Auto Insurance Terminology

Auto Insurance Terminology You Should Know

Are you confused about the different auto insurance terminology thrown at you? We know it can get confusing, but this is why we are going to go over everything to make it easier for you. Knowing the definition of each term is important because not understanding the difference between each coverage may cause you to choose the best one fit for your needs at the best rate. Let’s go over the auto insurance terminology you should know.

What is a deductible?

A car insurance deductible is how much the driver will pay before the insurance provider pays for the rest of the claim. How much you pay depends on the policy and the company. You can get a 5-minute quote with our team of experts to see how much you can save on your policy. The typical range of deductibles can land anywhere between $0 and $1,500.

An important thing to note is that car insurance deductibles and premiums are correlated. Choosing a high deductible for your car insurance policy indicates it will have a low premium. On the other hand, choosing a low deductible means a high premium.

A high deductible can help you save money on auto insurance every month. However, you will have a heavy bill to pay if you file a claim.

What is a premium?

A car insurance premium is the sum of money you pay to an insurer so they grant coverage and pays for any claims you might have to make.

Therefore, when someone says the word rate in the insurance world, they are talking about the premium. These two terms are used interchangeably.

Most people pay car insurance premiums yearly, every six months or monthly. Also, some insurance companies offer discounts to people who prepay their premiums.

Do you think you’re paying too much for auto insurance? Get your 5-minute quote to get your best rate or premium.

What is bodily injury liability?

Bodily injury coverage protects you if you cause a collision that hurts or kills someone. It does this by financing your lawful protection and covering judgments against you if you’re prosecuted. It further pays for the lost payments or medical costs of anyone you hurt in a crash. However, bodily injury coverage does not protect you or anyone else in your vehicle.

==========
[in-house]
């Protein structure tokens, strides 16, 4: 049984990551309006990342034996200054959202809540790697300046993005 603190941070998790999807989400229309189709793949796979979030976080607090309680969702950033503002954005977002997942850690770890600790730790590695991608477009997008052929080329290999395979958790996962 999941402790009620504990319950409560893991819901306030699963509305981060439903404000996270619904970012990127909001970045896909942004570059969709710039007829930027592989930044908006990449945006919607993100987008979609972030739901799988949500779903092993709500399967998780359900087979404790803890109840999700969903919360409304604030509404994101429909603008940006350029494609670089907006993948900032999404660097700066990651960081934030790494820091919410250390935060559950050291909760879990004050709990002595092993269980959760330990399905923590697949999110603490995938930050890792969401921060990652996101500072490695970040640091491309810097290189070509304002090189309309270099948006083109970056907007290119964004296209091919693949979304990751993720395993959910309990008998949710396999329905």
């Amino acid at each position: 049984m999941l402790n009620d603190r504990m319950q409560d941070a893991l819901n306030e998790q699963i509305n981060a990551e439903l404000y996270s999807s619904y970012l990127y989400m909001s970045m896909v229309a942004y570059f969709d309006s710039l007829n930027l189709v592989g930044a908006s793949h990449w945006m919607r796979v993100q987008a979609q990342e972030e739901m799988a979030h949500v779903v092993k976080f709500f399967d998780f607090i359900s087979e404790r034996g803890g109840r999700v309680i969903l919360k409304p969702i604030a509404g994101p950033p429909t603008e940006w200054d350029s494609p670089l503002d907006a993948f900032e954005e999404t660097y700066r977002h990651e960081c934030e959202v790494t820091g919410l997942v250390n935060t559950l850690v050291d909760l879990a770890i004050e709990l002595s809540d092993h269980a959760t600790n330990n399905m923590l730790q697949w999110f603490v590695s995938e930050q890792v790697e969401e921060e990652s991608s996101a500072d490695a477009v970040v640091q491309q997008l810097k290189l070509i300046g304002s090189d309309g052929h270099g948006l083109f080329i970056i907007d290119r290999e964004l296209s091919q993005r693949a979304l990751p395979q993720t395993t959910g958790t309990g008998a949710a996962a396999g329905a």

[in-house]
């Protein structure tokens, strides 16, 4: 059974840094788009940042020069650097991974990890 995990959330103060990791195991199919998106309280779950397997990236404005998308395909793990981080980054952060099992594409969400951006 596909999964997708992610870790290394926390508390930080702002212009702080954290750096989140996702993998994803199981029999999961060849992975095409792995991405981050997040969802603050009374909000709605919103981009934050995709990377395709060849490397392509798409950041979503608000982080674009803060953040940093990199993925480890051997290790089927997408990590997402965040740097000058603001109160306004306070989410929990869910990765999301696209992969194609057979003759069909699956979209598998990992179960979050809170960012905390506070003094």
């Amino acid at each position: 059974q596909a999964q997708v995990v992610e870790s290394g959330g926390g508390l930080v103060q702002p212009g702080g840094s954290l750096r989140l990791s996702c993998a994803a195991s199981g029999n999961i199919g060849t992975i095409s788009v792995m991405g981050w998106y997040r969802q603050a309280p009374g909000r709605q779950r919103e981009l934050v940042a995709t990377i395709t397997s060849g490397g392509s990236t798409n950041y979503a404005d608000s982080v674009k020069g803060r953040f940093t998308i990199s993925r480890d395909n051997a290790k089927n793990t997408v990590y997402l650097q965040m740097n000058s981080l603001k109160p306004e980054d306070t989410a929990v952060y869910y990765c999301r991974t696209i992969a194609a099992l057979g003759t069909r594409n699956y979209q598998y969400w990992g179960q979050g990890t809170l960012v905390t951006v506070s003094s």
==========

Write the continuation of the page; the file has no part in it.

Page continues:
What is collision coverage?

The collision coverage part of your auto insurance policy protects your car if you damage it by hitting another car or object. Therefore, collision payouts tend to be restricted to the cash value of a car. If your vehicle is a little bit older, it is likely you may want to disregard this part of your insurance place.

In addition, state law does not require you to have collision coverage, but lenders often do.

What is comprehensive coverage?

Comprehensive coverage guards you if something other than a collision damages your vehicle. Some of the places it covers:

  • Broken windows.
  • Damages from unprecedented objects.
  • Damages that come from hitting an animal.
  • Natural disasters like hail, hurricanes, earthquakes and tornadoes.
  • Weather damage.
  • Theft.

Comprehensive coverage is also recognized as physical damage coverage or Other-Than-Collision (OTC) coverage, so keep an eye out for those terms while shopping for this type of car insurance.

What is property damage coverage?

Property damage auto insurance protects you if your car damages another person’s car or assets. This can also protect you from lawsuits related to damaging someone else’s car or property. However, a lot of insurers do not offer and sell this coverage.

Every state except New Hampshire requires drivers to carry a set amount of property damage car insurance coverage. Something to consider is that the requirements for this type of coverage are surprisingly low because they have not been updated in many years.

What is no-fault insurance?

No-fault insurance includes your medical bills after a vehicle accident, regardless of whether you caused the collision or not.

What is medical payments coverage?

Medical payments car insurance covers part of your medical bills and funeral costs if you’re injured or killed in an accident. This also includes any of the passengers in your vehicle affected by the accident. This kind of insurance coverage also covers you and/or loved ones included on your policy if a car ever hits you while you’re walking or riding a bike.

What is personal injury protection?

Personal injury protection also protects you if you’re injured in an accident. This insurance coverage includes:

  • Medical bills.
  • Treatment costs.
  • Loss of wages.
  • Child care expenses.
  • Funeral expenses.

Depending on wherever you live, personal injury protection might also protect loved ones and/or other passengers who are injured in an accident. It could potentially cover pedestrian injuries, too. It’s important to call your local agent to verify how covered you are.

What is uninsured motorist coverage?

Uninsured motorist coverage protects you if another driver hits you and doesn’t have any liability coverage. This is important to keep in mind, because if you’re in a collision with an unprotected driver, and you don’t have uninsured motorist coverage, you will presumably have to pay your repair and medical bills out of pocket. Some states require drivers to obtain at least the smallest amount of uninsured motorist coverage.

What is underinsured motorist coverage?

Underinsured motorist coverage protects you if another driver hits you and has some liability coverage, but not enough of it to cover your medical or repair bills.

Depending on which state you call home, you might need to buy at least some underinsured motorist or UIM coverage. You may even need to buy both UM and UIM.

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